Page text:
Kangaroo Island, SA: Destination Guide

Kangaroo Island 960x 350

Wild and unspoilt, Kangaroo Island should be on the itinerary of every South Australian adventurer.

Read on to discover the best things to see and do in Kangaroo Island or find and book accommodation in Kangaroo Island today

About Kangaroo Island

Kangaroo Island is Australia’s third largest island and is about 150km long and 50km wide at its widest point. The island has its share of historic shipwrecks and impressive lighthouses that were built to try and stem the carnage. The first of at least 60 wrecks occurred in 1847, while the biggest ship to sink here was the 5800-tonne Portland Maru off Cape Torrens on the north-west coast.

Things to do on Kangaroo Island

Unsurprisingly, Kangaroo Island is a haven for watersports. Visitors can enjoy kayaking, snorkelling, swimming, kite-boarding, diving and fishing, so there's sure to be something for everyone. History buffs and nature lovers will also relish a trip to Kangaroo Island, with fascinating wildlife and heritage steeped areas in abundance.

Attractions on Kangaroo Island


Kingscote is the major town on the island, but don’t expect a huge city with a multitude of choices or a thriving, thumping nightlife. With a population of around 2000 residents there are a couple of pubs, two supermarkets, a range of cafes and take aways, along with a wide range of tours, tourist accommodation and touristy things to do such as wineries, art studios, a honey farm, a eucalyptus distillery, and of course some of the best seafood outlets you’ll find on the planet.

For history buffs, Kingscote is the site of the first European settlement in SA who arrived there in July 1836. By the end of that year, most of these free pioneer settlers had moved to the mainland where the state of SA – and then the city of Adelaide – was proclaimed. Reeves Point, on the north side of Kingscote, is a pleasant park with a number of nostalgic reminders of those early settlers, including the cemetery, some early house sites and the remains of the jetty. Across the road from the park is the Hope House Folk Museum.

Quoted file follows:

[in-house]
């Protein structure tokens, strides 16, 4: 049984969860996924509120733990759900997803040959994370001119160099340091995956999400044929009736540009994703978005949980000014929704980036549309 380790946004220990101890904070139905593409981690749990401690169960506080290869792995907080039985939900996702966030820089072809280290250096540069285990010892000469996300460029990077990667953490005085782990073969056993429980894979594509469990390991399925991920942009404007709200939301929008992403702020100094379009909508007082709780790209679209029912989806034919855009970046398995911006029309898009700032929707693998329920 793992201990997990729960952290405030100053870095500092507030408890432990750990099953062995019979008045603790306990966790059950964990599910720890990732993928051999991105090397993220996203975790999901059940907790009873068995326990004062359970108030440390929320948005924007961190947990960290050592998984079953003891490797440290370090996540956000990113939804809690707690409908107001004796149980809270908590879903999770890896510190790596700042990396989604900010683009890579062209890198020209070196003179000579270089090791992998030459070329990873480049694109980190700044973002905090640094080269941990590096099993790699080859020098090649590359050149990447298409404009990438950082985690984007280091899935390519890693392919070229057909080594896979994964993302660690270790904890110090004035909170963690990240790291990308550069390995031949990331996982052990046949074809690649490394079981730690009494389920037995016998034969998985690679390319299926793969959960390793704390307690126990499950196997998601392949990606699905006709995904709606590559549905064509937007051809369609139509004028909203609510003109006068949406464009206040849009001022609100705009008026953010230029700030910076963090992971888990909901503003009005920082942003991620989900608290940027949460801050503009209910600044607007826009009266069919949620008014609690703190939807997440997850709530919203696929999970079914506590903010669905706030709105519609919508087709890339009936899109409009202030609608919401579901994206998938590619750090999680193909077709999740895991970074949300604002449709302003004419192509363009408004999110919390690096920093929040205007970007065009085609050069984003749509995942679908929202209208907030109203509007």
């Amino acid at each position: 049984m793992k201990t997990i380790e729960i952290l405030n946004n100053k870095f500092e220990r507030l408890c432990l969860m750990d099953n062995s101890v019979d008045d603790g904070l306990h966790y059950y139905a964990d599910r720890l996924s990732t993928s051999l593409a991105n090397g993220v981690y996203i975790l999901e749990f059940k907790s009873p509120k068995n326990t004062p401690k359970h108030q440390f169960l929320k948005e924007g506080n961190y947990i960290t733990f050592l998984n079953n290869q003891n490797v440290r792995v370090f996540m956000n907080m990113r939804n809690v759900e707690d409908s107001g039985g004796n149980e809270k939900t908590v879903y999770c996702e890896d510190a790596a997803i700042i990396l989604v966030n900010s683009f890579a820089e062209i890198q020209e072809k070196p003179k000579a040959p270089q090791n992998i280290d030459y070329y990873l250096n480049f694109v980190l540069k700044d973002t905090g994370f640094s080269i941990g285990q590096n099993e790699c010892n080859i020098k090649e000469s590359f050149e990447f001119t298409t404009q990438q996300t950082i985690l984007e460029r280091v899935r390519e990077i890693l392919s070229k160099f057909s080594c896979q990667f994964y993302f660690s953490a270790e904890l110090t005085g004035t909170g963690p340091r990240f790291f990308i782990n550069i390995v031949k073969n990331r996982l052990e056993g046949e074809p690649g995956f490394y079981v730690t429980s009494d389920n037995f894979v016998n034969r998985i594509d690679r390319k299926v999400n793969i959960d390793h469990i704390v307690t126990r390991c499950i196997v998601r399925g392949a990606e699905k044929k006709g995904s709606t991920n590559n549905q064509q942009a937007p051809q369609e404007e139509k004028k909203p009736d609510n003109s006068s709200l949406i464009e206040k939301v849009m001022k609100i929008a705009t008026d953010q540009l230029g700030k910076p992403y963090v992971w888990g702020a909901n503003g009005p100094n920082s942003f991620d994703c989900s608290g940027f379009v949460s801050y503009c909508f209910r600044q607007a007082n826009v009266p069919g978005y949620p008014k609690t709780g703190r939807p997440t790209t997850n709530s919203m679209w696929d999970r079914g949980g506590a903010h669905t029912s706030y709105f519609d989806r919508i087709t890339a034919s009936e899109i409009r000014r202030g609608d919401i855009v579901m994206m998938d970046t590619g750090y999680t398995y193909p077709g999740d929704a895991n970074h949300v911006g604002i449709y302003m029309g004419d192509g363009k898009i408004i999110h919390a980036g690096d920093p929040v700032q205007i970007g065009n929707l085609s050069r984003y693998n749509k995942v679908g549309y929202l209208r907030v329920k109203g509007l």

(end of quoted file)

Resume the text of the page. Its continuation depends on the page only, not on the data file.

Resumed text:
Flinders Chase National Park

With nearly a third of the island protected in national parks and nature reserves, admiring wildlife and communing with nature is high on the list of most visitors. The entire western end of the island is protected in the Flinders Chase National Park, which includes both Cape Borda and Cape Du Couedic as well as the Ravine Des Casoars Wilderness Protected Area.

For wildlife lovers, the park is rich with birds, animals and native plants. Over 260 species of birds and 890 species of native plants, which includes 46 endemic species, have been recorded on the island with many of these found in this vast and variable park.

Seal Bay

The place not to miss is the appropriately named Seal Bay on the southern shores of Kangaroo Island and easily reached from Kingscote. Here hundreds of Australian sea lions come up onto the beach to rest, mate and socialise. Tour guides take you along the beach and while you are not allowed to approach the animals within a certain distance, many of them, especially the young pups, have no qualms about approaching humans. It is one of the greatest wildlife experiences you can enjoy in Australia.

Cape du Couedic

Cape du Couedic, 15km to the south of Rocky River, is the most south-westerly corner of the island. At the extreme tip of this rugged point of land poking into the Southern Ocean is Admirals Arch, created by softer limestone sandwiched between harder sedimentary rock being eroded away. Also found here is KI’s most photographed attraction, Remarkable Rocks. These immense granite boulders painted orange by algae have been eroded over the aeons into a range of amazing shapes.

New Zealand fur seals use the shoreline around Cape du Couedic for their breeding ground and, in summer, groups of young seals can be seen sunning themselves on the rocks or playing in the shallows waiting for their parents to return with food. The adult fur seals throw themselves into the boiling sea with gay abandon and to see them playing in the turbulent water is a testament to their
aquatic abilities.

Getting to Kangaroo Island

Kangaroo Island lies just 30km off the mainland near Cape Jervis, south of Adelaide.

By ferry

While Kangaroo Island is easy to get to, the only way to take your vehicle is via one of the SeaLink ferries that operate between Cape Jervis (106km south of Adelaide) and Penneshaw on the eastern end of the island.

Ferries run at least four times a day, but bookings are essential. It’s pretty expensive when taking a camper or van so plan to stay for at least a week or two — you’ll find plenty to do.

A bitumen road takes you from Penneshaw to Kingscote where a loop road will take you west to the major tourist destinations on the island. The rest of the roads on Kangaroo Island are, for the most part, good quality dirt roads.

Where to stay on Kangaroo Island

Camping is only allowed in designated areas on Kangaroo Island. Campgrounds can be busy especially during summer and school holidays. For more accommodation options in and around Kangaroo Island, click here.

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